I am delighted to have my novel published.

Scantic Books

“Hotel of the Siren” by Antoinette Carone

Scantic Books is proud to publish Hotel of the Siren, the richly textured debut novel by Antionette Carone. 

In the late twentieth-century, before cell phones and the internet, Lucy comes home from work and finds her artist husband Jon slumped over his easel. Some days later, Jon dies. At his funeral, Lucy watches a lady in a green scarf linger by his grave. When Lucy later finds the green scarf carefully placed over Jon’s grave, she begins to suspect Jon may have been having an affair. Lucy collects Jon’s life insurance, sells her house, and moves to Naples, Italy. She takes the scarf with her. There, she changes her name to Lucia, meets new friends, enjoys running along the bay, and begins a love affair of her own with Antonio. Unbeknownst to Lucia, Antonio is The Lady of the Green Scarf’s cousin. Hotel of the Siren tells of lovers and a city where reality can differ from appearance and expectations can be overturned

Below is an excerpt, which I hope you will enjoy.

The day after Thanksgiving, Lucy decided to sort through Jon’s work. Now was as good a time as any. Things needed to be put in order. Not a simple task. She started by gathering blank canvases, sketch pads, paints, brushes, art books, pencils of every size and hue. These she packed into boxes and stacked them in the corner. On Monday she would drop them off at the Children’s Aid Society for after-school art classes.

Next Lucy turned to the paintings lined up along the wall. Some she would give to friends. Most she would take to the gallery to be sold. Jon had created a plethora of work, and recently it had been going for a good price.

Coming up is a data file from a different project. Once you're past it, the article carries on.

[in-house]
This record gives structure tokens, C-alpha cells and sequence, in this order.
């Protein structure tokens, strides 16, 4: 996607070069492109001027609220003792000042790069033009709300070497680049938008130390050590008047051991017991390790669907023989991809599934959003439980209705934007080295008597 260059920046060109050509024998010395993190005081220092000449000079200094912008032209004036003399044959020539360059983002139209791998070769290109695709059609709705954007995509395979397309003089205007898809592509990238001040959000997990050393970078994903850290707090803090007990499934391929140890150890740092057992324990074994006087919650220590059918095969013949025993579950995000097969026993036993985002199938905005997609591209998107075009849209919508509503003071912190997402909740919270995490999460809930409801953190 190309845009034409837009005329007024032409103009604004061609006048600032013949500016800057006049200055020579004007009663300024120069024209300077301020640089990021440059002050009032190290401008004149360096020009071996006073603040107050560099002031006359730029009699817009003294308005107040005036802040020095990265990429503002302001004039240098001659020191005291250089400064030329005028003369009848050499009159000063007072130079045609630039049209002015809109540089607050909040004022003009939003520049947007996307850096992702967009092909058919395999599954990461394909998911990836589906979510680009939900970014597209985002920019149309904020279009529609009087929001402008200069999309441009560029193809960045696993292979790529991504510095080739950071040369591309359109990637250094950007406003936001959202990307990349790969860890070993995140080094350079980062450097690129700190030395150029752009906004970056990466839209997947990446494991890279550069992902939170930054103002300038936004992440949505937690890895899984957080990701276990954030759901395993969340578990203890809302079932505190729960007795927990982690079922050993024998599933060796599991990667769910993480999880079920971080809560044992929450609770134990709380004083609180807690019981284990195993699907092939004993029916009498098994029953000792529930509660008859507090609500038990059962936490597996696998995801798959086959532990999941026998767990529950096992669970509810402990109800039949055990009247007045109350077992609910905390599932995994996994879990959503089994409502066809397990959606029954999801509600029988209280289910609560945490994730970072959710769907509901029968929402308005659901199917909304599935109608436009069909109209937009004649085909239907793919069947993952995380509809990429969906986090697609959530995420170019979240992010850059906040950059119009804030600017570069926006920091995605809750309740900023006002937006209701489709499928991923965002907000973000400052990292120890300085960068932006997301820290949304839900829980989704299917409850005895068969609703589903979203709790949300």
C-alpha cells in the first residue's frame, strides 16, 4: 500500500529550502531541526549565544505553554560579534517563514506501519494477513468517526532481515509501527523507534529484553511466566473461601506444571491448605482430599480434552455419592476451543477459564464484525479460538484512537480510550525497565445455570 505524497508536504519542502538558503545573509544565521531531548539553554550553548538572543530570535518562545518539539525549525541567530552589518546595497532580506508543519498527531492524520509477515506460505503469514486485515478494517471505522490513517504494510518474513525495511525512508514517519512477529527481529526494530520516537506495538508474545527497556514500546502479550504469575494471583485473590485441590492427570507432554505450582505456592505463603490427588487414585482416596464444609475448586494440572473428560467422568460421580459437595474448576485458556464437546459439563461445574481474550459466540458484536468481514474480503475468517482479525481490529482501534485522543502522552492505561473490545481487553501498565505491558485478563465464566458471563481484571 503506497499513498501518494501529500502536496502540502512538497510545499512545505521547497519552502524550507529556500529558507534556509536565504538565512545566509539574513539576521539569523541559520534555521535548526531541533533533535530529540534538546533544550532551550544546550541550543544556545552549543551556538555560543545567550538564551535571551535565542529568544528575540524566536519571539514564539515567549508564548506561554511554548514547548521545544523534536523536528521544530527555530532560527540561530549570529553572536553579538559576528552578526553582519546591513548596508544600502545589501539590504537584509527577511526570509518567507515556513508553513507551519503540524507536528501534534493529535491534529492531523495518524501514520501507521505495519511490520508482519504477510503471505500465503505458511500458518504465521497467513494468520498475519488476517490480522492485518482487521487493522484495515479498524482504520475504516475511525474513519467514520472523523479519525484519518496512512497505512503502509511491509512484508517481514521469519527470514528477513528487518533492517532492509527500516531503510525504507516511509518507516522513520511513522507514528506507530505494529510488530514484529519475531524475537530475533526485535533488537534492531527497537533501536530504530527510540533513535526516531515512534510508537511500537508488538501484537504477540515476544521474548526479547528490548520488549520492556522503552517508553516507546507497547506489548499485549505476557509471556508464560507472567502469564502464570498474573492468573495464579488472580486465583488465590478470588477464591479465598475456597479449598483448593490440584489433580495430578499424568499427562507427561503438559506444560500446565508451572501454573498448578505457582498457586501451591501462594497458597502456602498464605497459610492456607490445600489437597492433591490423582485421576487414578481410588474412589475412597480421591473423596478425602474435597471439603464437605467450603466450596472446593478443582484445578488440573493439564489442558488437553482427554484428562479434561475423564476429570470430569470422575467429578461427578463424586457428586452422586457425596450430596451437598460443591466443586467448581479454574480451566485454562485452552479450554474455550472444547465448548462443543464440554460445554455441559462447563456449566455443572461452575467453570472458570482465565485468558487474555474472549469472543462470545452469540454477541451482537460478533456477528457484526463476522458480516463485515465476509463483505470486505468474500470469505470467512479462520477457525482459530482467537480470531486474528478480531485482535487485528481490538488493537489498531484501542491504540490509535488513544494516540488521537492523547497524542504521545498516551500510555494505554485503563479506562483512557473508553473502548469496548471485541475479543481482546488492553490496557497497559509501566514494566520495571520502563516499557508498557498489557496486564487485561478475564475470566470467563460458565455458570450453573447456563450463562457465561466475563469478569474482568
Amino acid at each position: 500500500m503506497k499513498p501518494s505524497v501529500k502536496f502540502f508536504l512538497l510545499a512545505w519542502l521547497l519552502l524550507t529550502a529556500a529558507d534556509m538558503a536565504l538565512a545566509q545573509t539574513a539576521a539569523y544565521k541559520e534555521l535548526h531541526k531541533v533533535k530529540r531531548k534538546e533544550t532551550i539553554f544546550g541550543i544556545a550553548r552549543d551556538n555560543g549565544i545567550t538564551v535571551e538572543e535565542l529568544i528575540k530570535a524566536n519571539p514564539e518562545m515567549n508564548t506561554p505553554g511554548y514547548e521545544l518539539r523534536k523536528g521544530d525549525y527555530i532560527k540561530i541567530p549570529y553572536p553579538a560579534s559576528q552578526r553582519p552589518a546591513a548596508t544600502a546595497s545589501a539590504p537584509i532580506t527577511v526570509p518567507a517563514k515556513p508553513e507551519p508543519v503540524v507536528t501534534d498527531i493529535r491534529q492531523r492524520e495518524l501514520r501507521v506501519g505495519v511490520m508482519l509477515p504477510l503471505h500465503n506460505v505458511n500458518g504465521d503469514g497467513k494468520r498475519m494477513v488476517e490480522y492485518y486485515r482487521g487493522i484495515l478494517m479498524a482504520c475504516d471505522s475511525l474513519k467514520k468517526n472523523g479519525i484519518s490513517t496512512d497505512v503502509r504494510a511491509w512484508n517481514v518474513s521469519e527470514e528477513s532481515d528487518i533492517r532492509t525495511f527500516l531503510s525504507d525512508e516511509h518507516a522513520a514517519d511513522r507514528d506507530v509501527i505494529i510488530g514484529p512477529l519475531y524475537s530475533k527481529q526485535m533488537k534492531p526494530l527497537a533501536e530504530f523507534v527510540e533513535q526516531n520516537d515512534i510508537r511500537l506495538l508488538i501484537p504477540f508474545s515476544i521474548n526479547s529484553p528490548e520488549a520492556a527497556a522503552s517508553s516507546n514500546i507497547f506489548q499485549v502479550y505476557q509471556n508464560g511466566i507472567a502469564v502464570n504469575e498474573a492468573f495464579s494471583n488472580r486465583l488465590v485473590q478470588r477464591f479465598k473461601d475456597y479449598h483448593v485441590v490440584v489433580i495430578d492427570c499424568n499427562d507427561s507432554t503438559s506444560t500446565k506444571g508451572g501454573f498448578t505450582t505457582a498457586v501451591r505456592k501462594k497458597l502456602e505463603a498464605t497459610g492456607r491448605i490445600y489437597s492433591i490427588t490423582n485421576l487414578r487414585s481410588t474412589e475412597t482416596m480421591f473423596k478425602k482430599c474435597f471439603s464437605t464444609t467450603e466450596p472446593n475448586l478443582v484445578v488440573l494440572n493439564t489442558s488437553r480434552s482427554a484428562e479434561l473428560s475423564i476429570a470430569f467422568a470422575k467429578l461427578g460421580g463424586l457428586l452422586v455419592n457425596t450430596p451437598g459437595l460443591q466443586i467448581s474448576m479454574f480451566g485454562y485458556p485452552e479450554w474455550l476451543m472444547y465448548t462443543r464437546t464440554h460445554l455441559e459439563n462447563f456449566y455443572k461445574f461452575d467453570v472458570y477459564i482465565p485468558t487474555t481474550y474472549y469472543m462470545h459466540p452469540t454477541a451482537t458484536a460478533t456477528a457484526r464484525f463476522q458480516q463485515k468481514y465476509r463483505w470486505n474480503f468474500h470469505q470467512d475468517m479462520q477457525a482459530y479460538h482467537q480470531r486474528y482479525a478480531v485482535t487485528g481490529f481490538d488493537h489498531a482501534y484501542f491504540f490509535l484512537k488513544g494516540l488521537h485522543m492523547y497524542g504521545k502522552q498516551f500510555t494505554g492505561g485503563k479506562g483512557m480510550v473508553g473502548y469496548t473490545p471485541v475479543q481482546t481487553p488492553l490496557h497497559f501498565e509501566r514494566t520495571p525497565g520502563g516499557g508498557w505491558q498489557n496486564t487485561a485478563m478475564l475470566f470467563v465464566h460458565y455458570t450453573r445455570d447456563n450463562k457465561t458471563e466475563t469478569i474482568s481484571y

The fifth painting she picked up struck her. It was a nude, a woman. Not unusual. Jon often hired live models. This model was tall and thin. She was seated with her right leg extended while the left leg bent with the foot touching the right thigh. Arms lifted, hands folded behind her head, she reclined on pillows piled against an ochre wall. She seemed to contemplate something beyond the frame that contained her. The woman was rendered in warm tones. Her skin was alabaster with pinkish-beige shadowing. Her nipples and aureole were a dark sienna with a muted vermillion undertone. A tint that only Jon seemed able to formulate. All shades of brown, except for her auburn hair which blended into cushions of rose-and amber. All these warm tones lulled the viewer’s eye until it was pulled away by the emerald green drapery around the woman’s shoulders. A long scarf fell between her breasts and over her right thigh, only just concealing her vulva but not her pubic hair, which was a lush chestnut and prolific. The effect on Lucy was disturbing. Something in the painting was familiar.

Instinctively, she shoved the canvas away from her. She sensed danger in the image but couldn’t articulate its cause. Unsettled, she reacted to something in the painting that she had seen in the past. Something no longer remembered, even, but it lay in the recesses of her mind waiting to be recognized, waiting to do harm. The threat centered not on the nude herself but on the green scarf. It was uncanny—familiar but strange. Lucy remembered having seen it, but it was nowhere in Jon’s studio, not with other fabric and props he used with models or for still life.

“Green,” Lucy remembered Anna saying, “is the color of healing.” But this green looked like the color of poison, the drapery languidly spreading to engulf and suffocate.

My imagination is on overdrive.

Lucy berated herself as she picked up the painting to place it in the stack for the gallery. Instead, she stood it against the wall, facing backward.

On Sunday, Lucy went for a walk. The painting had disturbed her more than she wanted to acknowledge. She had been nervous and restless since finding it. Instead of staring out the window and allowing Grimaldi to make use of her lap, she sought the outdoors. She enjoyed walking. It relaxed her..